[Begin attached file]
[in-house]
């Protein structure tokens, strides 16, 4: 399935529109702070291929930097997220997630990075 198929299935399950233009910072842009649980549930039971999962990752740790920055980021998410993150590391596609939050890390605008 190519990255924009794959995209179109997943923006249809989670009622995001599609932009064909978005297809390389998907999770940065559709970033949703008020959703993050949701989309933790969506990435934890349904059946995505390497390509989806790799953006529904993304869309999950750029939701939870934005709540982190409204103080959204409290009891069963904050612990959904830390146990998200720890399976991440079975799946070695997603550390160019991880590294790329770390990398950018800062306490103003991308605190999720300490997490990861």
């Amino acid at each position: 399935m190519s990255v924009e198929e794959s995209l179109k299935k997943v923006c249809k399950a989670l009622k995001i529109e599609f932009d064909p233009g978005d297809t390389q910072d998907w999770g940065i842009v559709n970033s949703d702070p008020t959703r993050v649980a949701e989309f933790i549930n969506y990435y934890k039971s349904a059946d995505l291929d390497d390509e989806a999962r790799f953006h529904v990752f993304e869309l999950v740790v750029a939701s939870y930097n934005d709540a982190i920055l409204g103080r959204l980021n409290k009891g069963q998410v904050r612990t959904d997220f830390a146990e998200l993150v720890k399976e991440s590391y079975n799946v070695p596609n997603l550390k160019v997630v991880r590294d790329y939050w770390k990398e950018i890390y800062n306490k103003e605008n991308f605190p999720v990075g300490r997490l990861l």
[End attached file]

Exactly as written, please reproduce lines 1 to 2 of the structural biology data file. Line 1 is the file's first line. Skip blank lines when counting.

[in-house]
């Protein structure tokens, strides 16, 4: 399935529109702070291929930097997220997630990075 198929299935399950233009910072842009649980549930039971999962990752740790920055980021998410993150590391596609939050890390605008 190519990255924009794959995209179109997943923006249809989670009622995001599609932009064909978005297809390389998907999770940065559709970033949703008020959703993050949701989309933790969506990435934890349904059946995505390497390509989806790799953006529904993304869309999950750029939701939870934005709540982190409204103080959204409290009891069963904050612990959904830390146990998200720890399976991440079975799946070695997603550390160019991880590294790329770390990398950018800062306490103003991308605190999720300490997490990861």